On the probability of finding diamonds in Minecraft

There is no better game for a peaceful Saturday evening than Minecraft. You can explore, build, fight monsters or tunnel your way through endless stone while watching math videos from YouTube. Thanks 3Blue1Brown for an excellent Fourier Transform video)!

Inspired by math and data science I wanted to optimize my diamond yield (most valuable mineral in the game). The topic has really been over-analyzed already. My inspiration came from this post on Reddit /r/Minecraft showing odd streaks along the z-axis. Nevertheless, I wanted to see what I could discover on my own.

I started a Jupyter Notebook and searched the Internet for how to read a Minecraft .mca -file. Of course, other people had already done work on this topic years ago, so it didn’t take too long to find a great source and a Python implementation for getting the data.

The area under examination was 1775 chunks from a world where I have ran around slightly generate more chunks. 16×16 chunks that can have a height between 63 and 255 (minimum comes from the sea level) is minimum of 28 627 200 blocks. Because Minecraft does’t save empty chunks of just air, my dataset had 39 870 463 data points.

Based on what I found, I will be mining mainly on level 11 and sometimes at level 6. This maximizes the visibility to high density blocks also above and below me. It might be fastest to ignore the diamonds on level 6 due to high concentration of lava lakes which can easily be bridged over at level 11.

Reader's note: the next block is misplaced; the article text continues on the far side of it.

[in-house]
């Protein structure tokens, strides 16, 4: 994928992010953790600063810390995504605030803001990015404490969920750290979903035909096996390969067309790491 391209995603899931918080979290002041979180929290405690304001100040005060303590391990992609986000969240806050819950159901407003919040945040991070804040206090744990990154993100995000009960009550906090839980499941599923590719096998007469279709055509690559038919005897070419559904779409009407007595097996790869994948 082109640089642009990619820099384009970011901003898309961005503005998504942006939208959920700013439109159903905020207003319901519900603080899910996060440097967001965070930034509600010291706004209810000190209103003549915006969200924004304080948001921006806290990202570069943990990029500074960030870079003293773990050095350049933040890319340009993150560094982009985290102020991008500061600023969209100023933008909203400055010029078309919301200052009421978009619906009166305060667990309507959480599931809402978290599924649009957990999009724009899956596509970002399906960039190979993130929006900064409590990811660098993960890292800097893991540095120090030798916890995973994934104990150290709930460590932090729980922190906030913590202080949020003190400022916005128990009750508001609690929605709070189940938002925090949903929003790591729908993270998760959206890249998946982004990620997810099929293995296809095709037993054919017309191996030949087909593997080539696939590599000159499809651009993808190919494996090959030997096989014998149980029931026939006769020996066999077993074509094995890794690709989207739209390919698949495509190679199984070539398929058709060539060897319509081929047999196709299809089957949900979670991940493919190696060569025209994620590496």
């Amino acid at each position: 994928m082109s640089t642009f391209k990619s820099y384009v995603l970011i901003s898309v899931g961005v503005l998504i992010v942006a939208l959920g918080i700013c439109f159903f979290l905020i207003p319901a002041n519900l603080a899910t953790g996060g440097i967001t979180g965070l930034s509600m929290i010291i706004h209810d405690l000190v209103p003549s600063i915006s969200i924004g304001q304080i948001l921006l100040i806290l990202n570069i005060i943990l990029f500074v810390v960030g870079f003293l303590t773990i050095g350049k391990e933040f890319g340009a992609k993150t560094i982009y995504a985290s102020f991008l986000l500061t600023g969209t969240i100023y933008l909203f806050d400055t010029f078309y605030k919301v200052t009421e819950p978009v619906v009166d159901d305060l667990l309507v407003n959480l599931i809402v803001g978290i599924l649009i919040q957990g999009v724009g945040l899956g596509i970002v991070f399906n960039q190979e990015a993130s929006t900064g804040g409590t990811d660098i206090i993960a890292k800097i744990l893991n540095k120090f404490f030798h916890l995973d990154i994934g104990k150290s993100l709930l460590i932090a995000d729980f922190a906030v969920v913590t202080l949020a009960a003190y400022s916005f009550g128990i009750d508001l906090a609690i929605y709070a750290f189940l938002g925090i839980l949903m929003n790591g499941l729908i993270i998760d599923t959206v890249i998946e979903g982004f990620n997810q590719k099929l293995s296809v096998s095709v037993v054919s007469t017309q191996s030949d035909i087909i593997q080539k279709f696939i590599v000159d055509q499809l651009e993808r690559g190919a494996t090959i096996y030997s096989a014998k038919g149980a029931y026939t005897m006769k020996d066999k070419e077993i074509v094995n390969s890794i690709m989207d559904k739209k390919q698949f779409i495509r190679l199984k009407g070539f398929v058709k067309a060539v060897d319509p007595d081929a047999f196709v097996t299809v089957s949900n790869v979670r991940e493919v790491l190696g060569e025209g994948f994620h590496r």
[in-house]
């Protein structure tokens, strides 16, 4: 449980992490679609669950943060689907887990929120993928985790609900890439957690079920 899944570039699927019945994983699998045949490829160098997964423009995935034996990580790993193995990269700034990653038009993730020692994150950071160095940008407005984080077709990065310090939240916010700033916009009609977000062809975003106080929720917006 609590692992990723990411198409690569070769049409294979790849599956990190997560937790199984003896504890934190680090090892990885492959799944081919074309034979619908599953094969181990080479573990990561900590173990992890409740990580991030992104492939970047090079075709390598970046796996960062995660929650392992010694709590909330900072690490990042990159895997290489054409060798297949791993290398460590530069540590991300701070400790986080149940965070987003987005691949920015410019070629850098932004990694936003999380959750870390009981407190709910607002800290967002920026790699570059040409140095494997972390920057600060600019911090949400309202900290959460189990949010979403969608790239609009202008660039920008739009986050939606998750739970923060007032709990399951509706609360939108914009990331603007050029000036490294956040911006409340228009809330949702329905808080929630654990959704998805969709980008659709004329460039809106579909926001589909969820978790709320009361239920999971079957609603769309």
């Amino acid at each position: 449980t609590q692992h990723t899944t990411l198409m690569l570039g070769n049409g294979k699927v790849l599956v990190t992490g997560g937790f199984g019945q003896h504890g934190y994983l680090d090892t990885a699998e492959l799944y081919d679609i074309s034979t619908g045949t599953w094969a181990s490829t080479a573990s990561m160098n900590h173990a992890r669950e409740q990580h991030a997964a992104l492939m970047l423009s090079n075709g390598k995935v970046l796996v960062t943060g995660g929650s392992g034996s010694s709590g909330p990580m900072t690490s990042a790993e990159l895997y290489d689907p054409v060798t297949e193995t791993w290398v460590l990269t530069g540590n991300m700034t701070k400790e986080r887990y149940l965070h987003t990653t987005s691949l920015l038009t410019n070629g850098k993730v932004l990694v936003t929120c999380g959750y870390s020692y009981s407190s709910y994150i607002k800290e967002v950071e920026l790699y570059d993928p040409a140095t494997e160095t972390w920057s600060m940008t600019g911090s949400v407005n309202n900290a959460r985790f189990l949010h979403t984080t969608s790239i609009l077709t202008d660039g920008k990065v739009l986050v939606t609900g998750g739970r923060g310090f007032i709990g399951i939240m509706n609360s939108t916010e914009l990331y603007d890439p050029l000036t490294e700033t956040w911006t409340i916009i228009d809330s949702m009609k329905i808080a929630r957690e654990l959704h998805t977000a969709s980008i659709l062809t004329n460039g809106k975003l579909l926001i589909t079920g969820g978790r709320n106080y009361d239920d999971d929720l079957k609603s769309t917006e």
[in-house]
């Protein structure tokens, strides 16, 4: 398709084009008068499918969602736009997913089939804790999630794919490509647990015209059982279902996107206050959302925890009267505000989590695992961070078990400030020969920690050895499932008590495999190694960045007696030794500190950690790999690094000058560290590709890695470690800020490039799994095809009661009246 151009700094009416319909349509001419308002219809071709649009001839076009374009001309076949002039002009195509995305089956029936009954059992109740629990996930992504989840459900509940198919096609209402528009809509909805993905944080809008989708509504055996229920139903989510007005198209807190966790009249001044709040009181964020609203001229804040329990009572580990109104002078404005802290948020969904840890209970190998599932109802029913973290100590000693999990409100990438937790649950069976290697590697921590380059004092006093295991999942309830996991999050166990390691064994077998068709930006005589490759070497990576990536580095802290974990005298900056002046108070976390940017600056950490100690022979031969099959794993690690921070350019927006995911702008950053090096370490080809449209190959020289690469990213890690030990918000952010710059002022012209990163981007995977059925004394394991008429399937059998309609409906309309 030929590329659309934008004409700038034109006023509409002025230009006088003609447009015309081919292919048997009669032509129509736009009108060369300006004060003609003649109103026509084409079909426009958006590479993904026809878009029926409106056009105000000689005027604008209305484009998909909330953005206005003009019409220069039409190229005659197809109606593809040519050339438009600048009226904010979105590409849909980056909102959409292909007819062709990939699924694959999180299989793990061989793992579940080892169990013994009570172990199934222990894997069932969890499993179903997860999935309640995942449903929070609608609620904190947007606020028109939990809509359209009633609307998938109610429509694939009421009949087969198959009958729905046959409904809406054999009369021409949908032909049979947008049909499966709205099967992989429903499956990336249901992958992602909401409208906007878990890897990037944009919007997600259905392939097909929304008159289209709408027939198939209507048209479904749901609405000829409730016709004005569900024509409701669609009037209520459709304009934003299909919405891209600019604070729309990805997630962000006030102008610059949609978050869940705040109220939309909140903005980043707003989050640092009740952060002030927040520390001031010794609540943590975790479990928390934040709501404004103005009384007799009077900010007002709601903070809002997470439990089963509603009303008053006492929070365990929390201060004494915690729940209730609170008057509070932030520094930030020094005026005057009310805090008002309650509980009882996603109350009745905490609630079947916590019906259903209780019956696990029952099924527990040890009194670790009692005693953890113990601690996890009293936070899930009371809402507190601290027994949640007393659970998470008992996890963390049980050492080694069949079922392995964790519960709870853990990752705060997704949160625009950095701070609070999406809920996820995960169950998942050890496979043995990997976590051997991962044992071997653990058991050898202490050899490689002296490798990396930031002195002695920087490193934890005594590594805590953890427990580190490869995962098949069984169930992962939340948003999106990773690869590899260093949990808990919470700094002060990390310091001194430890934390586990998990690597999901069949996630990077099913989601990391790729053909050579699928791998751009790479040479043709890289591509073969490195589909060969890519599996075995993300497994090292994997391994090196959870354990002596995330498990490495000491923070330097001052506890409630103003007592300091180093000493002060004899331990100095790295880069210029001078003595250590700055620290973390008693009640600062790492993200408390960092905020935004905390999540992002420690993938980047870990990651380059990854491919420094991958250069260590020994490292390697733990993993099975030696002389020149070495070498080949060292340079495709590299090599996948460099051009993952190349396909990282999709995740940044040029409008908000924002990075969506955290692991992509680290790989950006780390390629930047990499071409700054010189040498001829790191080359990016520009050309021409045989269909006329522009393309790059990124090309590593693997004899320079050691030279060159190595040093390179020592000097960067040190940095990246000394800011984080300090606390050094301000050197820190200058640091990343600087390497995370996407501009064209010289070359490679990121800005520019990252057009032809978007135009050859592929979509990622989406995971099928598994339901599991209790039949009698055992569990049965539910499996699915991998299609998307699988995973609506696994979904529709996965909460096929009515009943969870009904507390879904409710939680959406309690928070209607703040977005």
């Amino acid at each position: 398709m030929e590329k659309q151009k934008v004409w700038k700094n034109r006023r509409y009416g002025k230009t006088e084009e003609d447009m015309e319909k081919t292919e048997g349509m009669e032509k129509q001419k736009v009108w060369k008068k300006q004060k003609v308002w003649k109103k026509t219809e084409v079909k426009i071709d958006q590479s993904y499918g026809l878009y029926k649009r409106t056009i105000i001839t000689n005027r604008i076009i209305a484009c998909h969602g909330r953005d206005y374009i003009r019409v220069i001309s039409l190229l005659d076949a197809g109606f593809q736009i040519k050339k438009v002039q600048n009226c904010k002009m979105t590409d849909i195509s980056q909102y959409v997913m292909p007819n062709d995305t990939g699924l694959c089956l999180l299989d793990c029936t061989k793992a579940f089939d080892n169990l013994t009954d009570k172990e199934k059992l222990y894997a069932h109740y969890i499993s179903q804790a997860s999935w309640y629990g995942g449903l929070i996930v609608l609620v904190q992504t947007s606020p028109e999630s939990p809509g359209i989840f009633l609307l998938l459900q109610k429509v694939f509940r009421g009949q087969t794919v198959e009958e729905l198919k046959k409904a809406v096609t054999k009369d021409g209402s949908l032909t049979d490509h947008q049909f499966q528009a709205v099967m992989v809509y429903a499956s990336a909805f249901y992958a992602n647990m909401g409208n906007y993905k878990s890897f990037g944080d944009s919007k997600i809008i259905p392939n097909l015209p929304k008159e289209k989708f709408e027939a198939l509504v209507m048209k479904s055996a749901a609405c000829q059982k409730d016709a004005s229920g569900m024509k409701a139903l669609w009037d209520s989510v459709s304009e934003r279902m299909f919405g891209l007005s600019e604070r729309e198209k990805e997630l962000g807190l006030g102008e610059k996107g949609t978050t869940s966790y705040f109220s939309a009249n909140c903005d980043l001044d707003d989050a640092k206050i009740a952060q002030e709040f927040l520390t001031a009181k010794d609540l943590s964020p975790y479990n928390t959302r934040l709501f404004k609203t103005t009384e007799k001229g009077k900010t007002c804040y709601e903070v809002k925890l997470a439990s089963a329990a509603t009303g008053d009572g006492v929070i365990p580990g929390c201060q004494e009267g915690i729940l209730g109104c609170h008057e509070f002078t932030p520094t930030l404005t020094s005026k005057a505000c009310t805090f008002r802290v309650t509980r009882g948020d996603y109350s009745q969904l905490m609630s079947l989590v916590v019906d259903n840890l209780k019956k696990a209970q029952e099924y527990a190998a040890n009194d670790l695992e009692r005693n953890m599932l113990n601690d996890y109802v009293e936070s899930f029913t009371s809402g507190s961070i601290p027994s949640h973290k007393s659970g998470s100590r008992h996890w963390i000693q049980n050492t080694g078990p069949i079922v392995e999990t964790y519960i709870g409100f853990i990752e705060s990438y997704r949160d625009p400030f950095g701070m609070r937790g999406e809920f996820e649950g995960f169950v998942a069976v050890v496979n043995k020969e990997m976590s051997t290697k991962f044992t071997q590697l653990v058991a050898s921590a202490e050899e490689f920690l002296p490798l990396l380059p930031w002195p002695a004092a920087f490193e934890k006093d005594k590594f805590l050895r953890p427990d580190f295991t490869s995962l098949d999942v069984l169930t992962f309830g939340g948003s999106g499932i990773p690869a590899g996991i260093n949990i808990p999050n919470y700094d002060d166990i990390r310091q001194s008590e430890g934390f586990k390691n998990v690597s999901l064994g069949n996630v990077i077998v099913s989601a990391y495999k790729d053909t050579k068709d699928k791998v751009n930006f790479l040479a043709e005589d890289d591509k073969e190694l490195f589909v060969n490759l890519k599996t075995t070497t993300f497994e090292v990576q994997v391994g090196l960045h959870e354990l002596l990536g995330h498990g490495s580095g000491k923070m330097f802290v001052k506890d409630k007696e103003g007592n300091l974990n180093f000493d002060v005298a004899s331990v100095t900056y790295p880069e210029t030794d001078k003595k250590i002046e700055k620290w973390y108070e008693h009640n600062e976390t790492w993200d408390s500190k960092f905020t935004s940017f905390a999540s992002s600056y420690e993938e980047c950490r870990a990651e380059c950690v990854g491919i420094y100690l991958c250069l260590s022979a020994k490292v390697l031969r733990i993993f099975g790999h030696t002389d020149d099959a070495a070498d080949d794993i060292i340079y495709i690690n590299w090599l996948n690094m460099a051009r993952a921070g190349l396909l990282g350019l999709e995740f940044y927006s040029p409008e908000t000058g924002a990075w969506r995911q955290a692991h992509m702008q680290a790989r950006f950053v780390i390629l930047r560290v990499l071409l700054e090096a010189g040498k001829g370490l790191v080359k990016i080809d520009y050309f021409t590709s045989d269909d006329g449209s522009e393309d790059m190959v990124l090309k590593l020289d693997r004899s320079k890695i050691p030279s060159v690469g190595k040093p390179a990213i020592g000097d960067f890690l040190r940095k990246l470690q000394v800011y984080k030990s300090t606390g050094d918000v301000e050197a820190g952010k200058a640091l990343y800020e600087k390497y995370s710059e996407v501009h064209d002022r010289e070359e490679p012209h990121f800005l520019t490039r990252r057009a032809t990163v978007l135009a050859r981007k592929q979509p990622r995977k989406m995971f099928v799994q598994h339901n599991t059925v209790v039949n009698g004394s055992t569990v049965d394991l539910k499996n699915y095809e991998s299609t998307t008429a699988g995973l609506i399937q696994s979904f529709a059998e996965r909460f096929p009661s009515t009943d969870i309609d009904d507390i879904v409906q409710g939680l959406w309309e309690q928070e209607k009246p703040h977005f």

Running on 8 GB of RAM, I found myself running out of memory more than once, so I looked up tips for working with a large dataset using the Python library pandas. I also skipped stone and air as their distribution is not that interesting or relevant. Skipping those most frequent but irrelevant blocks dropped my memory consumption from over 700 MB to 110 MB. Of course, I could skip most of the blocks but I was exploring the data so I wanted to see as much as possible.

On their own, my results are not very significant considering the amount of different Minecraft world that could be generated randomly and the relatively small amount of chunks inspected. So my work assumes that the distribution of diamonds is uniform across random worlds and independent of other variables such as the biome in which they appear.

As next steps, I could take a look at the distribution of other minerals. I’m starting a University course in Information Visualization next month and look forward to graduating to real world datasets.

Completing my first Reddit programming challenge

Today, I completed my first daily /r/programmerchallenge! The sub-reddit features three levels of challenges from easy to advanced and a weekly challenge. It was an interesting math-related challenge, which I decided to write in Python 3 as that’s what I’ve used the most lately.

As Wikipedia explains, “a Kaprekar number for a given base is a non-negative integer, the representation of whose square in that base can be split into two parts that add up to the original number again. For instance, 45 is a Kaprekar number, because 452 = 2025 and 20+25 = 45.”

Below is my solution, which is not the prettiest or the shortest but returns the right answer. I also read through other people’s solutions in Java, Python and Scala. In the future, I’ll try to solve a challenge in more than one language.